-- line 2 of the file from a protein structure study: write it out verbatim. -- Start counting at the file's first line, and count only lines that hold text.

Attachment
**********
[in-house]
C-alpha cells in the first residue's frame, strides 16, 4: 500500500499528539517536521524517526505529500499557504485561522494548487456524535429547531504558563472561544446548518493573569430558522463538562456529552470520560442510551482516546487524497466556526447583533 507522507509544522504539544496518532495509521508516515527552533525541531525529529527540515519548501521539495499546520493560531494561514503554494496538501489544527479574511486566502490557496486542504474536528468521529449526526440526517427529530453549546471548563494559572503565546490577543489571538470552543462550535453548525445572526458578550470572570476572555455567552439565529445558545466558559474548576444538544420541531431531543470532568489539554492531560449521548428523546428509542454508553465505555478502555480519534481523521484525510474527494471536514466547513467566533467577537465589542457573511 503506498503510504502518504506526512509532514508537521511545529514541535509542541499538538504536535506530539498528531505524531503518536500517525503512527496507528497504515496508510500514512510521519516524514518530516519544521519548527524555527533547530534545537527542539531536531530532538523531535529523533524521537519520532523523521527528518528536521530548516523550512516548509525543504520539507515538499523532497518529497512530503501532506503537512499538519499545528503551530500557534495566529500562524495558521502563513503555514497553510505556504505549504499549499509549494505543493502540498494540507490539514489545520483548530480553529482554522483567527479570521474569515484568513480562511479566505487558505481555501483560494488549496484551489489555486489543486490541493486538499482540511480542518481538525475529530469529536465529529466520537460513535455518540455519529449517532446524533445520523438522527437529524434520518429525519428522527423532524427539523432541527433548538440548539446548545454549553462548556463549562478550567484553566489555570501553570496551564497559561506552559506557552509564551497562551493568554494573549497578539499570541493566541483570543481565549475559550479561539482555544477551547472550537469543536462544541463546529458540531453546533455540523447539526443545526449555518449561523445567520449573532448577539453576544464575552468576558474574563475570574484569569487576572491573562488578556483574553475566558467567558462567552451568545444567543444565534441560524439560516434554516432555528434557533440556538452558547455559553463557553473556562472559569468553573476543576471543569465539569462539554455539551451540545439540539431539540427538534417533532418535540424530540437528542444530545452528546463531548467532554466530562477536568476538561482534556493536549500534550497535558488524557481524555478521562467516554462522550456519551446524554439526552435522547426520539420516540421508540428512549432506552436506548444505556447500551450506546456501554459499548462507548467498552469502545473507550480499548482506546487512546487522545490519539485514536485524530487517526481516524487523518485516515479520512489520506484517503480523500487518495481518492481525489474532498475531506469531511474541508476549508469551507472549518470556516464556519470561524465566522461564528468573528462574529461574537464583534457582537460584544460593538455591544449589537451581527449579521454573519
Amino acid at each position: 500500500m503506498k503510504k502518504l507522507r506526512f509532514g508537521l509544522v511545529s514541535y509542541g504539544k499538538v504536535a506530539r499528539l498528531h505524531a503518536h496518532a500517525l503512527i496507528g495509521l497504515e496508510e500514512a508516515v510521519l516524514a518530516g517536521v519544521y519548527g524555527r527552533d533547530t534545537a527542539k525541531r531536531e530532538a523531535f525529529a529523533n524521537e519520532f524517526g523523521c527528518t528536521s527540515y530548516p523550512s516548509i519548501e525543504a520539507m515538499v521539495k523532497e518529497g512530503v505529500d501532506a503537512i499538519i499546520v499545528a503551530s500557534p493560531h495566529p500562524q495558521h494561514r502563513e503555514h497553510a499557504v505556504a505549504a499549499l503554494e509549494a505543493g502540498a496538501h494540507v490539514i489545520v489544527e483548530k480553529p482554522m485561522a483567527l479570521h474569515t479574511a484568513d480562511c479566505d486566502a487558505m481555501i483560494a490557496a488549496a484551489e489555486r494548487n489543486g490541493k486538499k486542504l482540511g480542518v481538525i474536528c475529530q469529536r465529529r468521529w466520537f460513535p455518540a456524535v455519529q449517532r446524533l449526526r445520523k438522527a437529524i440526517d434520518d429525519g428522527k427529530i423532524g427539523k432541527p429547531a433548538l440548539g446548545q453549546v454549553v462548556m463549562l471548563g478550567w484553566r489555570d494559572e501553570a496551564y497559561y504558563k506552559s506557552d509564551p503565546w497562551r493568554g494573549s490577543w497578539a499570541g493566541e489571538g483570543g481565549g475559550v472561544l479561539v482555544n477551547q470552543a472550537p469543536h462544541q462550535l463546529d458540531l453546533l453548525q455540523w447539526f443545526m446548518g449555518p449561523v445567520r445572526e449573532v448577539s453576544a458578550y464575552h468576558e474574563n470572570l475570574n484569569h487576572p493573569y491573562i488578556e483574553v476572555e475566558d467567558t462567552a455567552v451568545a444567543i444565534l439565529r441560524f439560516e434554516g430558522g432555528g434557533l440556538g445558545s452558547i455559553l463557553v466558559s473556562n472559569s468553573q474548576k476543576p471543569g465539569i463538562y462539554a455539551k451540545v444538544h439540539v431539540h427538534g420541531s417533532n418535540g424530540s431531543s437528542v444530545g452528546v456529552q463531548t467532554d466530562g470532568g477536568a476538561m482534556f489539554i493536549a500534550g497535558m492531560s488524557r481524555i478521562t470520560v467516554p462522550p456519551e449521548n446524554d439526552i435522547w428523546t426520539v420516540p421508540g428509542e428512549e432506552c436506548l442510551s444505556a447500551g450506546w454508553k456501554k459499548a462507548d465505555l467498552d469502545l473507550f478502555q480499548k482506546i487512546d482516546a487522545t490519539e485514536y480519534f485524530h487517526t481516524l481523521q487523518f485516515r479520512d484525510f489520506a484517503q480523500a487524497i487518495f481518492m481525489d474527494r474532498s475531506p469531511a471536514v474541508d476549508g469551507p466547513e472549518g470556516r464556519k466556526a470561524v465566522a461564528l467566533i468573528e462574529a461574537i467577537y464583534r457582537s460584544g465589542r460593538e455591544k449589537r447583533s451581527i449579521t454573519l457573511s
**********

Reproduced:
C-alpha cells in the first residue's frame, strides 16, 4: 500500500499528539517536521524517526505529500499557504485561522494548487456524535429547531504558563472561544446548518493573569430558522463538562456529552470520560442510551482516546487524497466556526447583533 507522507509544522504539544496518532495509521508516515527552533525541531525529529527540515519548501521539495499546520493560531494561514503554494496538501489544527479574511486566502490557496486542504474536528468521529449526526440526517427529530453549546471548563494559572503565546490577543489571538470552543462550535453548525445572526458578550470572570476572555455567552439565529445558545466558559474548576444538544420541531431531543470532568489539554492531560449521548428523546428509542454508553465505555478502555480519534481523521484525510474527494471536514466547513467566533467577537465589542457573511 503506498503510504502518504506526512509532514508537521511545529514541535509542541499538538504536535506530539498528531505524531503518536500517525503512527496507528497504515496508510500514512510521519516524514518530516519544521519548527524555527533547530534545537527542539531536531530532538523531535529523533524521537519520532523523521527528518528536521530548516523550512516548509525543504520539507515538499523532497518529497512530503501532506503537512499538519499545528503551530500557534495566529500562524495558521502563513503555514497553510505556504505549504499549499509549494505543493502540498494540507490539514489545520483548530480553529482554522483567527479570521474569515484568513480562511479566505487558505481555501483560494488549496484551489489555486489543486490541493486538499482540511480542518481538525475529530469529536465529529466520537460513535455518540455519529449517532446524533445520523438522527437529524434520518429525519428522527423532524427539523432541527433548538440548539446548545454549553462548556463549562478550567484553566489555570501553570496551564497559561506552559506557552509564551497562551493568554494573549497578539499570541493566541483570543481565549475559550479561539482555544477551547472550537469543536462544541463546529458540531453546533455540523447539526443545526449555518449561523445567520449573532448577539453576544464575552468576558474574563475570574484569569487576572491573562488578556483574553475566558467567558462567552451568545444567543444565534441560524439560516434554516432555528434557533440556538452558547455559553463557553473556562472559569468553573476543576471543569465539569462539554455539551451540545439540539431539540427538534417533532418535540424530540437528542444530545452528546463531548467532554466530562477536568476538561482534556493536549500534550497535558488524557481524555478521562467516554462522550456519551446524554439526552435522547426520539420516540421508540428512549432506552436506548444505556447500551450506546456501554459499548462507548467498552469502545473507550480499548482506546487512546487522545490519539485514536485524530487517526481516524487523518485516515479520512489520506484517503480523500487518495481518492481525489474532498475531506469531511474541508476549508469551507472549518470556516464556519470561524465566522461564528468573528462574529461574537464583534457582537460584544460593538455591544449589537451581527449579521454573519